-Not that this means anything, but many (well-connected) people talk about the OC as if its going to happen.  From what I know of large capital projects, I wouldn't be so optimistic/pessimistic.  Is there something else that we don't know about?

- additional thoughts coming soon...

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Seems my celebration that RTA brass will ask staff to work with ODOT on analyzing the inclusion of rail in the Opportunity Corridor was premature. An RTA official told me on Friday that "We have had some internal conversations about the Corridor, but not yet determined the best way to position with ODOT, but I think we will soon."

 

Feel free to continue the letters, e-mails and phone calls flowing to the RTA board. To find out how to contact them, click on the link below, then click on the individual board member names. Below their bios you will find their contact info (though most e-mails go to the board Secretary Rhonda Raidl - rraidl@gcrta.org - 216-566-5187)

 

http://www.riderta.com/ar_organization-board.asp


"Now you're not naive enough to think we're living in a democracy, are you Buddy? It's the free market. And you're a part of it." -- Gordon Gekko.

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Regarding the image I posted earlier of the OC boulevard bridging over East 55th Street.... That concept hasn't gone over very well in the community. Another option is now being floated: to build the road UNDER East 55th Street. Also, RTA's new East 55th station would be on the east side of East 55th. If combined with a cap (complete with leasable structures ala High Street in Columbus) over the boulevard, then the station would not be cut off from its neighborhood traffic source. Hopefully, that will be considered.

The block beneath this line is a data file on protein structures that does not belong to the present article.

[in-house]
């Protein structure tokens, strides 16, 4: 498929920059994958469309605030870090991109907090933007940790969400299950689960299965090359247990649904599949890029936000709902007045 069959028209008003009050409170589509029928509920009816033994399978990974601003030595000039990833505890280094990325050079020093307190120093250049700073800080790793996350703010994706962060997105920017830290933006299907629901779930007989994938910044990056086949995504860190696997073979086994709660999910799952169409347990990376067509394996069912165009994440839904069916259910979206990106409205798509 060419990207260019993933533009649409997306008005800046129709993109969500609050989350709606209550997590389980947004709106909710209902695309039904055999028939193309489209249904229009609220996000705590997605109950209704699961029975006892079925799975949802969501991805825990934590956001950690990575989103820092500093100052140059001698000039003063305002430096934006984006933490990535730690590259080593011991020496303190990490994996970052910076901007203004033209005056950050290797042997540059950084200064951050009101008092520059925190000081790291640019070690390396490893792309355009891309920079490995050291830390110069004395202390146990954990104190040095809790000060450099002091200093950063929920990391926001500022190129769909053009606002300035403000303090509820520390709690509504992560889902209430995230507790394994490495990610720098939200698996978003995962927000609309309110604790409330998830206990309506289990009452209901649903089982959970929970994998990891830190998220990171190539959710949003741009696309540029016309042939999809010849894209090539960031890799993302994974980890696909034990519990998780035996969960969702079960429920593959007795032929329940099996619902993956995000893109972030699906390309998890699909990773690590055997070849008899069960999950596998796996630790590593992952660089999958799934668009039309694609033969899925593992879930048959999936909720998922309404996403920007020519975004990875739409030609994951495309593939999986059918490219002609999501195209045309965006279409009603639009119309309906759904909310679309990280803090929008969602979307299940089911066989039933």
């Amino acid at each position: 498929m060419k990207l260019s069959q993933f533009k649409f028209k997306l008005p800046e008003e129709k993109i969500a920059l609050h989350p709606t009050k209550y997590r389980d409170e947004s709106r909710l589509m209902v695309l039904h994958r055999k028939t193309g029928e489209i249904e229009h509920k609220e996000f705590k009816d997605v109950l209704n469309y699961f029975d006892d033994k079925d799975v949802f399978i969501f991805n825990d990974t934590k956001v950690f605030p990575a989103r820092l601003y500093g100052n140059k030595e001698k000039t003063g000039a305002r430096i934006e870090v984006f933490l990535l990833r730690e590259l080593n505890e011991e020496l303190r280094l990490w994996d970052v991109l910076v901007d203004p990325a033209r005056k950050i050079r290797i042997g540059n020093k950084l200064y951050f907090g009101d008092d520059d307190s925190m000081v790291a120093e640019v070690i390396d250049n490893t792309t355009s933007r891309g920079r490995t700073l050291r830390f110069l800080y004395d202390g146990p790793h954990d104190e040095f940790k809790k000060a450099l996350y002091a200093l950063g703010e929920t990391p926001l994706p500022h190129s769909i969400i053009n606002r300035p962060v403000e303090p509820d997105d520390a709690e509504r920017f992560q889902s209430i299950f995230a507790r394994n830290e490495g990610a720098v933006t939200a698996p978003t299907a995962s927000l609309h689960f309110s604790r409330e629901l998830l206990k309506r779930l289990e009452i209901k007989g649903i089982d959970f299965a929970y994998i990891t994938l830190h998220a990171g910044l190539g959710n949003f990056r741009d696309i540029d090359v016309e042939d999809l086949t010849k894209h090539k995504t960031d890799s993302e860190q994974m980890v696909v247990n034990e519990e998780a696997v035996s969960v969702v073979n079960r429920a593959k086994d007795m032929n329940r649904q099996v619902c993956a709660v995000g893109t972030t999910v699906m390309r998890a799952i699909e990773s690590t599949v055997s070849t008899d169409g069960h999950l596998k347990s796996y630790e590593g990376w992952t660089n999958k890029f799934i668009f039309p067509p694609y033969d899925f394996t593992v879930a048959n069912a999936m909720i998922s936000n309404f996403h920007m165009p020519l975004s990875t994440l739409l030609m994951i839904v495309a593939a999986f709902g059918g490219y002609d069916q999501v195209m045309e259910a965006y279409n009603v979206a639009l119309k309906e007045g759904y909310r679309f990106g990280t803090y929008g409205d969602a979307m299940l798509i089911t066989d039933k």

"Now you're not naive enough to think we're living in a democracy, are you Buddy? It's the free market. And you're a part of it." -- Gordon Gekko.

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I have kind of crude understanding of this opportunity corridor area, but I feel if they are going to go ahead and make the investment in acquiring property, building new roads, and tearing things down, it might be a good idea to extend Shaker Boulevard and directly and as seamlessly as possible link it with I-490. Maybe the tracks wouldn't have to be realigned, and the boulevard would simply continue along the tracks all the way to E.55th? In addition to the 490-Shaker connection, they could still build a new avenue as you (KJP) proposed along the red line?

 

The reason why I would be in favor of a Shaker Boulevard connection to I-490 would be to improve both the west side access to university circle and east side, but also the east side access to to downtown and the west side. Might it also be possible to run the Shaker Rapid the center of I-90 out to the west side? I have seen such a combination of interstate and rail in Chicago. I realize this would all be a stretch, but with the innerbelt bridge and other things coming up, maybe it would be a good idea to examine the relationship between the potential  west shore rail line, innerbelt bridge and reconfiguration, and opportunity corridor.

 

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The plan is to have a six-lane (three in each direction) boulevard from I-490 east to Buckeye Road, where the boulevard to University Circle would then drop to four lanes. Buckeye would be four lanes from the boulevard to the intersection with East 93rd, Woodhill and Shaker, but I'm not sure if that means widening the road or eliminating on-street parking.